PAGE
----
A chicken processor in northwest New Brunswick is being accused of putting too much pressure on its workers to help save the company.

Nadeau Poultry, which is located in Saint-François, near Edmundston, has been asking the provincial government to set up new regulations to protect it from a rival company that is building its own plant nearby, a move that could put Nadeau out of business.

Along with the formal negotiations between the company and the provincial government, there have been protests held by workers in the region and outside the provincial legislature.

The company and its workers are concerned they may soon lose their jobs. Thousands of chickens are coming through the Nadeau chicken processing plant every day but that could soon change when the rival facility is opened.

Ed Landry, a worker with Nadeau Poultry, said the competition has led to stress and tension in the workforce.

'She said, `If I wasn't here today I wouldn't get paid, so I had to come over here today because I can't lose any money.'— PC MLA Yvon Bonenfant

"It's just the not knowing. Not knowing if I'm going to have a job next week, next year," he said.

The stress being put on Nadeau workers may not be limited to the threat of the looming competition.

Luc Bergeron, a former union representative, said Nadeau itself has added to the stress on its employees by pressuring workers to join its lobbying efforts and making them feel responsible for saving the company.

It is not just the union official who is claiming the company is putting pressure on the staff.

Madawaska-les-Lacs Progressive Conservative MLA Yvon Bonenfant said one Nadeau worker at a recent legislature protest told him she was forced to attend the event.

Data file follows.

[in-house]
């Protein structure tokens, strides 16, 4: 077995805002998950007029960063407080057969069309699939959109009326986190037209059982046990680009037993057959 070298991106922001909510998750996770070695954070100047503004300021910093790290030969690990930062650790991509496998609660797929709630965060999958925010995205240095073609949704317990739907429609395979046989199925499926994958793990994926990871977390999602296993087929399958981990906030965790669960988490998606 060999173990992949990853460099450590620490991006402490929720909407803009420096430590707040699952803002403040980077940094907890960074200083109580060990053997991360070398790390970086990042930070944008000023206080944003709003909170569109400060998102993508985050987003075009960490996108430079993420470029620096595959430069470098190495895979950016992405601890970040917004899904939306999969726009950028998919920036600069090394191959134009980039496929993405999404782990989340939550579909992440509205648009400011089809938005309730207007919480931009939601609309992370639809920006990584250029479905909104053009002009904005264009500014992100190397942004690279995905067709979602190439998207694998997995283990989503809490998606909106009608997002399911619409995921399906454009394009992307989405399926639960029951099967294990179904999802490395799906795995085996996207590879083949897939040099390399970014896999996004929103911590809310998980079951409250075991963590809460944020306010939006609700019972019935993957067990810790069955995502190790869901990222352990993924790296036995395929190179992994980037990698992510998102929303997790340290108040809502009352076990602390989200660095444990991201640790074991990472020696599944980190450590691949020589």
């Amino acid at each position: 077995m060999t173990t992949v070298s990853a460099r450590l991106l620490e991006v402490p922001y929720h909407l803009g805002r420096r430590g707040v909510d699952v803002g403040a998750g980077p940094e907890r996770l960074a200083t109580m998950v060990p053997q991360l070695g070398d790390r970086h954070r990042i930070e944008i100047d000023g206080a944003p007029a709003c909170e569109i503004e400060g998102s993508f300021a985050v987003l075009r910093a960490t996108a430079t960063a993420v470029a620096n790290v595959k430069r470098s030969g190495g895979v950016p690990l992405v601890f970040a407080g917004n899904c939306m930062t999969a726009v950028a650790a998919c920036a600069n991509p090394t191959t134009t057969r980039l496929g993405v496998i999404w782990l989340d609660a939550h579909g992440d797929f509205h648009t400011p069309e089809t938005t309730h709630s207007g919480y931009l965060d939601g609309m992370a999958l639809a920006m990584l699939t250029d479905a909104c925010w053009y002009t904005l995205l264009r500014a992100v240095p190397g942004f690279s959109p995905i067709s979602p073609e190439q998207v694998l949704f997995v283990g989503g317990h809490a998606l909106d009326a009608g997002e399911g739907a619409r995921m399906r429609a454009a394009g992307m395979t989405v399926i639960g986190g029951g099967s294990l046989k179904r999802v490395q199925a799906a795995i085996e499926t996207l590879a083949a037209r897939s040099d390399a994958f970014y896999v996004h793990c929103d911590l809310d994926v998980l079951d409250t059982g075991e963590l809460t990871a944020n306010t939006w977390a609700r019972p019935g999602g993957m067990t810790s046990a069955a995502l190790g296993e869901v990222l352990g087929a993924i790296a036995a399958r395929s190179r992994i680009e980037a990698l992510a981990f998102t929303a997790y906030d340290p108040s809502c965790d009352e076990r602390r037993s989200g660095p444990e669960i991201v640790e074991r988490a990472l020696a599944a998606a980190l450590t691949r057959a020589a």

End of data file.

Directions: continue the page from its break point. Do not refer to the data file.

"She said, `If I wasn't here today I wouldn't get paid, so I had to come over here today because I can't lose any money," Bonenfant said.

Manager denies pressure allegations

Yves Landry, the general manager of Nadeau Poultry, said the allegations that the company is putting pressure on employees to help save the company are not true.

"It's their choice. It's their choice to come on board and do that," he said.

The company building the new plant, Westco, says it will hire Nadeau's workers but many are refusing to apply.

Westco's owners say that, too, is because of pressure from Nadeau Poultry.

The chicken dispute has been going on since 2009.

In September 2009, Westco diverted all of its chickens from Nadeau Poultry, which was processing the chickens, to their partner Olymel’s plant in Quebec.

Westco wanted to buy the Nadeau plant, but was turned down. So, they're building their own facility, just down the road.

Nadeau currently has the only chicken plant in New Brunswick and once controlled all poultry processing.

The company already laid off 175 employees in 2009.

In January, about 60 poultry workers were laid off at Nadeau Poultry.

Nadeau has tried to fight Westco's plans through a series of legal challenges. But those have failed.

Most recently, the Supreme Court of Canada refused to hear an appeal from Nadeau Poultry.